Keywords: monetary incentives,prosocial behaviour,intrinsic and extrinsic motivation
    JEL: C91 D64 L31
    Date: 2017
  4. By: David Neumark (University of California-Irvine); Ian Burn (University of California-Irvine); Patrick Button (Tulane University); Nanneh Chehras (University of California-Irvine)
    Abstract: We provide evidence from a field experiment — a correspondence study — on age discrimination in hiring for retail sales jobs. We collect experimental data in all 50 states and then relate measured age discrimination — the difference in callback rates between old and young applicants — to variation across states in antidiscrimination laws offering protections to older workers that are stronger than the federal age and disability discrimination laws. We do a similar analysis for nonexperimental data on differences across states in hiring rates of older versus younger workers. The experimental evidence points consistently to evidence of hiring discrimination against older men and, more so, against older women. However, the evidence on the relationship between hiring discrimination against older workers and state variation in age and disability discrimination laws is not so clear; at a minimum, there is not a compelling case that stronger state protections reduce hiring discrimination against older workers. In contrast, the non-experimental evidence suggests that stronger disability discrimination protections increase the relative hiring of older workers.
    Date: 2017–03
  5. By: Keisaku Higashida (School of Economics, Kwansei Gakuin University); Kenta Tanaka (Faculty of Economics, Musashi University)
    Abstract: This study experimentally examines whether capacity coordination in depression, which is sometimes allowed under antitrust laws, influences the firm behavior in periods after demand recovers. Following Hampton and Sherstyuk (2012), we conducted a series of laboratory experiment by adopting the two-stage capacity-price decision-making duopoly setting. We adopted three treatments in terms of capacity coordination: no coordination, weak coordination, and strong coordination. Under the strong coordination treatment, the subjects cannot deviate from the coordinated capacity, which they can do so under the weak coordination treatment. The results of the experiment indicate that the experiences of success and failure of coordination influence subjects’ capacity choices during periods after demand recovers even if capacity coordination is not allowed in those post-depression periods. In particular, capacity may be greater in the post-depression periods than in the pre-depression periods under the weak coordination.
    Keywords: Capacity coordination, demand shocks, lingering effect, laboratory experiment
    JEL: K21 L41
    Date: 2017–05
  6. By: Jeremy Clark (University of Canterbury); David L Dickinson
    Abstract: We implement a one-week partial sleep restriction protocol to investigate the effect of sleep deprivation on joint production in a standard voluntary contributions mechanism (VCM) experiment. Additionally, the effect of sleep restriction on an individual’s likelihood of sending costly peer punishment is examined. Actigraphy sleep monitoring watches are used to validate that our random assignment to sleep restricted (SR) and well-rested (WR) conditions generates significant differences in both objective nightly sleep duration and subject sleepiness. Using multiple measures of sleep restriction, and non-parametric as well as regression analysis, we find that when punishment is not available, sleep restriction does not affect the contributions made to joint production. When punishment is available, we find weak evidence that SR subjects contribute more than WR subjects, but there is no evidence that SR and WR subjects differ in the amount they punish others. However, we also find that SR subject contributions are significantly more sensitive to the introduction of peer punishment. SR subject punishment decisions may also be more sensitive to the deviation of their contributions from other group members’ contributions and more sensitive to having received punishment themselves. Our results have implications for understanding how the norm enforcement availability may differentially impact individual depending on their current sleep state.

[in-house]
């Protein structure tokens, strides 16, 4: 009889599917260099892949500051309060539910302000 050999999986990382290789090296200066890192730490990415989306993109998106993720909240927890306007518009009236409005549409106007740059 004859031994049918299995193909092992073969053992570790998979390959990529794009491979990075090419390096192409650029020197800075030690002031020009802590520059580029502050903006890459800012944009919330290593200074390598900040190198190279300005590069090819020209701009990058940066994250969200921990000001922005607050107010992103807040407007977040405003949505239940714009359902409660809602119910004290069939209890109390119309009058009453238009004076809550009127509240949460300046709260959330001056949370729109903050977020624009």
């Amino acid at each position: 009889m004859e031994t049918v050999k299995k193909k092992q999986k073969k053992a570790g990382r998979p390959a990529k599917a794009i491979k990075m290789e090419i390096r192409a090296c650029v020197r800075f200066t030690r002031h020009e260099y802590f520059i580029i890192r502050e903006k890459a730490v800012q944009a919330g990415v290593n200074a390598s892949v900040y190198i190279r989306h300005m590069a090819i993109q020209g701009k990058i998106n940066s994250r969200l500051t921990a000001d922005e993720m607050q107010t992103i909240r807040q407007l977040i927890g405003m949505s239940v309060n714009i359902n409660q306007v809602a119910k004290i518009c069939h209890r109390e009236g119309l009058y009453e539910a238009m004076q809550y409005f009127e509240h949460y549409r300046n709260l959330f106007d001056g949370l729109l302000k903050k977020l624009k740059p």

Keywords: sleep restriction; sleep deprivation; social dilemma; VCM; punishment; experiment
    JEL: C92 D03 H40 I12 J24
    Date: 2017–06–23
  7. By: Takahiro Miura (Graduate School of Economics, Osaka University); Keigo Inukai (Osaka University, ISER); Masaru Sasaki (Graduate School of Economics, Osaka University. IZA.)
    Abstract: This paper tests the effect of risk preferences on search activities by using a labo- ratory experiment. We used an infinite-horizon sequential search model with no recall in which an individual gains over search. We elicit the risk preferences from observed search activities of participants and from the multiple price list (MPL) method. We found the statistically significant effect of risk preferences elicited from the MPL method on the duration of search. The search duration is on average shorter for a risk averse individual than for risk loving one, which is consistent with the theoretical prediction. The significant effect of risk preferences on search activities has not been observed in the previous literature that used search model with recall in which an individual pays from the initial endowment over search (Schunk 2009, Schunk and Winter 2009). Therefore, the correlation between risk preferences and search activities depends on the type of search models.
    Keywords: Risk preference, Sequential search, MPL